In his day, Paavo Tynell’s atmospheric light fixtures attracted attention as far away as the United States. Gubi has brought the Finnish designer’s classic pieces back in production.
DANISH GUBI HAS acquired the production rights of Paavo Tynell’s light fixtures. The Tynell collection was launched in the historic Palazzo Serbelloni during the Milan Furniture Fair 2018.
Paavo Tynell (1890–1973) began his education as a blacksmith and forger rather early, first as an apprentice at G.W. Sohlberg. When he received his apprenticeship certificates in 1913, he continued his studies in Germany, but was forced to return back the following year shortly after the start of the First World War. The young man made it as far as Copenhagen before his money ran out. He got the funds he needed for the remainder of the trip only when he won a shooting contest at the famous Tivoli.
Having nearly completed all professional qualifications, Tynell still enrolled as a student to the Central School of Arts and Industry, where he later became a teacher of metal arts. Next, industry pioneer Eric O.W. Ehrström offered the opportunity to become a founding shareholder in a newly founded artistic forging plant. The other shareholders of Taito, founded in 1918, were sculptor Emil Wikström, a classmate of Tynell, silversmith Frans Nykänen and businessman and art collector Gösta Serlachius, who monitored the cash flow of the operation.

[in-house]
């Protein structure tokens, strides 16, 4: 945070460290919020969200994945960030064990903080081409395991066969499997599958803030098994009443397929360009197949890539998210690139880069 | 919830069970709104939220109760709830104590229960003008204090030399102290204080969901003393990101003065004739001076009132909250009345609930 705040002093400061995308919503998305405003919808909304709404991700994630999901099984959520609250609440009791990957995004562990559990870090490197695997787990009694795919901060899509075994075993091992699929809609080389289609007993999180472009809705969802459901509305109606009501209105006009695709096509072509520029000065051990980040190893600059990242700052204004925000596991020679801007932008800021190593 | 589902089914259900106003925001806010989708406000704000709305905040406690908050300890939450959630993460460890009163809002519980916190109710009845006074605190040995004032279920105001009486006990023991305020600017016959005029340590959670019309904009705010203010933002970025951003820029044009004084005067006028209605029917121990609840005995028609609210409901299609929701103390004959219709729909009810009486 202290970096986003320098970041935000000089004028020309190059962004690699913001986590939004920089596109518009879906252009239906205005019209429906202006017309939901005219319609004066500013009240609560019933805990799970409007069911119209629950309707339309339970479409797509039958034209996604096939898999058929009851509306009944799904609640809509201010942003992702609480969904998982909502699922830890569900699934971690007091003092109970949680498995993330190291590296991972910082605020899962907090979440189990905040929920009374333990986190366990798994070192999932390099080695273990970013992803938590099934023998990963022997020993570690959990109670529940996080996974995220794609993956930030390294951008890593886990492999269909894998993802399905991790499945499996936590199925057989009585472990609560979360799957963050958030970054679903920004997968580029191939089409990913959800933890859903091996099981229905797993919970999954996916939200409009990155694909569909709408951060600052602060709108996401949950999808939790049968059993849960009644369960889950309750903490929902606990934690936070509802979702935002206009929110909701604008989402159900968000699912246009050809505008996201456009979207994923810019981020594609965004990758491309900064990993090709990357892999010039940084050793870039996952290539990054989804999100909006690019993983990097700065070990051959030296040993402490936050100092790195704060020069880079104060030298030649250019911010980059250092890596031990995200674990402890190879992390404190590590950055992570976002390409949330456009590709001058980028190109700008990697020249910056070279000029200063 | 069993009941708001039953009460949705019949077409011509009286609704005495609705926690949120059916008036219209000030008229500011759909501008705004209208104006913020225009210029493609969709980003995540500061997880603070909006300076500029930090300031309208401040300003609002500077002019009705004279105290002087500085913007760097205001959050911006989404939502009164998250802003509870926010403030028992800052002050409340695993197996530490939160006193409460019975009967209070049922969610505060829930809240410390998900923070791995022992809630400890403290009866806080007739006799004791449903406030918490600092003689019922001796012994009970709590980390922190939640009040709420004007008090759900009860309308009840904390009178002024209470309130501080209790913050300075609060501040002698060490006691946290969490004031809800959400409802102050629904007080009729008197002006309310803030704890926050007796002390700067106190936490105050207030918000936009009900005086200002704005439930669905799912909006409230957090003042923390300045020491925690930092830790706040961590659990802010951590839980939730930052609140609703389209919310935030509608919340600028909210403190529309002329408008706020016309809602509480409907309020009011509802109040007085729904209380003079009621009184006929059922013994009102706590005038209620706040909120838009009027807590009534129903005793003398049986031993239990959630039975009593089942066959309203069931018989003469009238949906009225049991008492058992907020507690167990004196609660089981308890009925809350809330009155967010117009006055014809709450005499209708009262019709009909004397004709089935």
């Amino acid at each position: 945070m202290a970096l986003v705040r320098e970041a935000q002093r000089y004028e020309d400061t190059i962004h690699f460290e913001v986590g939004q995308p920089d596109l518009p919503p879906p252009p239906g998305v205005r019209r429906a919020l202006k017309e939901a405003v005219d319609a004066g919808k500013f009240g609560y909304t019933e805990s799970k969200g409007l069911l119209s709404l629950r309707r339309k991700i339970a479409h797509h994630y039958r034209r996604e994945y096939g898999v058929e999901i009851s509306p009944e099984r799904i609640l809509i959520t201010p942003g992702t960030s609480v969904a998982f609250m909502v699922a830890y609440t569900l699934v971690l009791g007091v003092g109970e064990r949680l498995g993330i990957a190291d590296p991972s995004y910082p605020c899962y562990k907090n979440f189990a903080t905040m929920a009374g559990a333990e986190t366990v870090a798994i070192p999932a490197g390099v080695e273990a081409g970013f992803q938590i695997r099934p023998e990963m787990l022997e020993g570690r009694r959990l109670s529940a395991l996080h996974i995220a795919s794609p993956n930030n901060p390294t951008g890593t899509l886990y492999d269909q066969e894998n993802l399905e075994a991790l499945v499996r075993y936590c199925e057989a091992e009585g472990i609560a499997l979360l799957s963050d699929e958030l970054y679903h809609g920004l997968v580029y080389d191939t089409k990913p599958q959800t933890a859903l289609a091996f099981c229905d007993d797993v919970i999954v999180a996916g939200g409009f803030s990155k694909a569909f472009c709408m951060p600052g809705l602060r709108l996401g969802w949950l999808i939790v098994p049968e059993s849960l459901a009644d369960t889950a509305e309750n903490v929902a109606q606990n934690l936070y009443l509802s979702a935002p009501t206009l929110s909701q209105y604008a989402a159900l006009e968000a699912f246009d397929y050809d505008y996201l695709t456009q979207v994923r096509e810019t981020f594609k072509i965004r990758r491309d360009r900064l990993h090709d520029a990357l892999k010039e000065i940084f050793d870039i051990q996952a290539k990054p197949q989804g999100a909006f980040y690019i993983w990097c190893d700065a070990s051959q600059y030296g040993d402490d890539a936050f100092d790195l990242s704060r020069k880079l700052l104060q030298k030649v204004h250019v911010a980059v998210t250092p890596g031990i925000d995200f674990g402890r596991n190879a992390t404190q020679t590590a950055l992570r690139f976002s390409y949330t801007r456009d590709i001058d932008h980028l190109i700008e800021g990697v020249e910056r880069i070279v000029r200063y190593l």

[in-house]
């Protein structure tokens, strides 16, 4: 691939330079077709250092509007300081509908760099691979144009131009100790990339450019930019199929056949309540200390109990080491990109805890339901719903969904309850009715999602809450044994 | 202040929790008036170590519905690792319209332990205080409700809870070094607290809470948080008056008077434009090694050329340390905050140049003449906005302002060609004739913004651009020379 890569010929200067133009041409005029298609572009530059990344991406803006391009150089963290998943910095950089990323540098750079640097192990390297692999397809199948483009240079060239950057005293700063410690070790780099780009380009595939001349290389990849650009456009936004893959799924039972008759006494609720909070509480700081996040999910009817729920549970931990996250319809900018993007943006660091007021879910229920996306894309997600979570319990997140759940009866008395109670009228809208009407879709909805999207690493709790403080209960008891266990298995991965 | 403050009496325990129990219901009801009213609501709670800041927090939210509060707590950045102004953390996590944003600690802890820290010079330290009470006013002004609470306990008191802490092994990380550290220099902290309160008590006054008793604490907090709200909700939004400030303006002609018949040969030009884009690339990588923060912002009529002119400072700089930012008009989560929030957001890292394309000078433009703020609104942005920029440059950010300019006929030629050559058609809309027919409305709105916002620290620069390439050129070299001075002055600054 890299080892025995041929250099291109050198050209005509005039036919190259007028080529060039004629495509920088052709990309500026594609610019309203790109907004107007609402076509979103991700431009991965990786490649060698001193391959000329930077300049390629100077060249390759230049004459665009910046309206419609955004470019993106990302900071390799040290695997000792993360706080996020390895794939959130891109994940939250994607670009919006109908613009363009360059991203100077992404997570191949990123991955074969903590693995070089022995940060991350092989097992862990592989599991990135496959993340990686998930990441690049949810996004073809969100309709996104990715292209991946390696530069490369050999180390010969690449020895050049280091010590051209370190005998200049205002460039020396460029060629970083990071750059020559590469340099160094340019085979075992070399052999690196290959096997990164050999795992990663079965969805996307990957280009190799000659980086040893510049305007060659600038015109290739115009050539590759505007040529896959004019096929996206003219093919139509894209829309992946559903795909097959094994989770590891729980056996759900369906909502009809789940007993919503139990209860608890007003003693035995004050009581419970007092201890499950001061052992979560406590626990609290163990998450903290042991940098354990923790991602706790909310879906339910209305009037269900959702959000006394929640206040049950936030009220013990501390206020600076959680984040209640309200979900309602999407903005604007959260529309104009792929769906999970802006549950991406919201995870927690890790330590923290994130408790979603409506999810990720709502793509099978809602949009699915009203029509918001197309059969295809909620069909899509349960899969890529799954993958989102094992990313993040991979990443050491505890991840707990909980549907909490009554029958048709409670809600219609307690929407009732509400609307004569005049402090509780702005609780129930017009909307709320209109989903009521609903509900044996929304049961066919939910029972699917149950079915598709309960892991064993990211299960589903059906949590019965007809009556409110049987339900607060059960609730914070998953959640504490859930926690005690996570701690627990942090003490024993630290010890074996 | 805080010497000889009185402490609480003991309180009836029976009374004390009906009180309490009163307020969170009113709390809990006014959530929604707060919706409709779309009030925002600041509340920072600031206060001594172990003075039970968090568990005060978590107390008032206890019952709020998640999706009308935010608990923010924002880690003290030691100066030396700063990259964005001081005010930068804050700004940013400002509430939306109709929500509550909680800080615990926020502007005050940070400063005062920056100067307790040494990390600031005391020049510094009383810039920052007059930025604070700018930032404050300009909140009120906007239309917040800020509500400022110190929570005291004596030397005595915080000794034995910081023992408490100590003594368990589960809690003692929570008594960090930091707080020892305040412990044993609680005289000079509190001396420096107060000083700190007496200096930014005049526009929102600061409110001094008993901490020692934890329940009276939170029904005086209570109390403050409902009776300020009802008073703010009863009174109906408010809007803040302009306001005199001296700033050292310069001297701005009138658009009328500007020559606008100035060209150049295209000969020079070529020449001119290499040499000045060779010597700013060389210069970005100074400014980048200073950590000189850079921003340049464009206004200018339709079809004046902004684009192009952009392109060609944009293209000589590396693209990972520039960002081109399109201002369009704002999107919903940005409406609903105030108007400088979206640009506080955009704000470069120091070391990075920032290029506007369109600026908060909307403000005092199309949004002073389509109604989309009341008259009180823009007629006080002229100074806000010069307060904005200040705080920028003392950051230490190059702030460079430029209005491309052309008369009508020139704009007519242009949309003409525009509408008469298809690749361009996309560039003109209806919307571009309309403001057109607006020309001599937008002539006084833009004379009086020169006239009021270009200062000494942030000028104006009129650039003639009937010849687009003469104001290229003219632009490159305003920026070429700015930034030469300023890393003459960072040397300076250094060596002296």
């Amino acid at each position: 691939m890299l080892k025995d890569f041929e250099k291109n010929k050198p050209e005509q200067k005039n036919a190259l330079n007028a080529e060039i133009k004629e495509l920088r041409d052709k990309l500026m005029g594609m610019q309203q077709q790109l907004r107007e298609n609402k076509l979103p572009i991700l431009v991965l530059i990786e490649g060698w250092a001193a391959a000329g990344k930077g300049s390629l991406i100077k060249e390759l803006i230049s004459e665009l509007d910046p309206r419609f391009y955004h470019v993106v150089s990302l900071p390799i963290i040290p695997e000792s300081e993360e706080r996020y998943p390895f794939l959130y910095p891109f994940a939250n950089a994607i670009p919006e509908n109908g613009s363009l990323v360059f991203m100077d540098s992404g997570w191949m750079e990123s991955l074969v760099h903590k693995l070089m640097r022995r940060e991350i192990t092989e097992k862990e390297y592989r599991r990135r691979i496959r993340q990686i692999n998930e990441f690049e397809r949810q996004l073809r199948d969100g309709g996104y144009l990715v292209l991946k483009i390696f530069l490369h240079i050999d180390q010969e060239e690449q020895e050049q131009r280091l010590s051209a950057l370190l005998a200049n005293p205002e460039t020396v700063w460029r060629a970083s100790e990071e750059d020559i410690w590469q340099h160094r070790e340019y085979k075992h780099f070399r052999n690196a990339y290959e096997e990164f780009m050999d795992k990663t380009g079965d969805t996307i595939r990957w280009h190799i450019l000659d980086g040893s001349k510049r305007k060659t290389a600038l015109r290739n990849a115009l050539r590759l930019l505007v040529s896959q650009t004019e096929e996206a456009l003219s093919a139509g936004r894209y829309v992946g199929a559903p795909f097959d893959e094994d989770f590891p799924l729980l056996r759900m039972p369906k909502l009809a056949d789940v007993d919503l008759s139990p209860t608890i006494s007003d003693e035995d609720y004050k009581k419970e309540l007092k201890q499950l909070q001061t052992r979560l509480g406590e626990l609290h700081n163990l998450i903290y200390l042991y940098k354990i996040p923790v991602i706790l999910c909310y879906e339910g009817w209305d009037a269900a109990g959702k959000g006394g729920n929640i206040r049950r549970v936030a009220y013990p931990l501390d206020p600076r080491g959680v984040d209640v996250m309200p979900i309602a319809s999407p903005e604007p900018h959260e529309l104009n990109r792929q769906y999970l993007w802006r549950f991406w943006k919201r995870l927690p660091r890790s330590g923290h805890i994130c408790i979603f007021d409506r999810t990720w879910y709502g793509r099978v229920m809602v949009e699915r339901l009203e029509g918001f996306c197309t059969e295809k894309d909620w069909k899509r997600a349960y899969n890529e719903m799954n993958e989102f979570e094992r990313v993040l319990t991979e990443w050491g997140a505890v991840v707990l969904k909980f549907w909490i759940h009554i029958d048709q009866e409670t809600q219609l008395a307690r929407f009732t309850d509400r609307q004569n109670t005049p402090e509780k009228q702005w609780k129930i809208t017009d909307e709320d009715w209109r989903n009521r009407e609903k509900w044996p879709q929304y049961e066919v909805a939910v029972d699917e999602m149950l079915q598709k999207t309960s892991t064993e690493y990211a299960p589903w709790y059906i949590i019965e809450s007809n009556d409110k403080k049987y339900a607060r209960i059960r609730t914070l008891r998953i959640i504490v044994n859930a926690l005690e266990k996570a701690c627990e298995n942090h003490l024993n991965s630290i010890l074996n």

The architects’ favorite
Paavo Tynell became the manager and chief designer of the artistic forging plant but ensured that his professional skills in the workshop remained in form as well. For the 1929 Barcelona World’s Fair, he created a silver neoclassic coffee service set, which is nowadays part of the collection of the Design Museum.
Taito created candlesticks, vases, decorative objects and even iron gates in brass, silver, and tin. By the end of the 1920s, Tynell astutely made his way into the company’s production of light fixtures, as the country was introduced with electricity at a fast rate and new buildings were being built across the nation.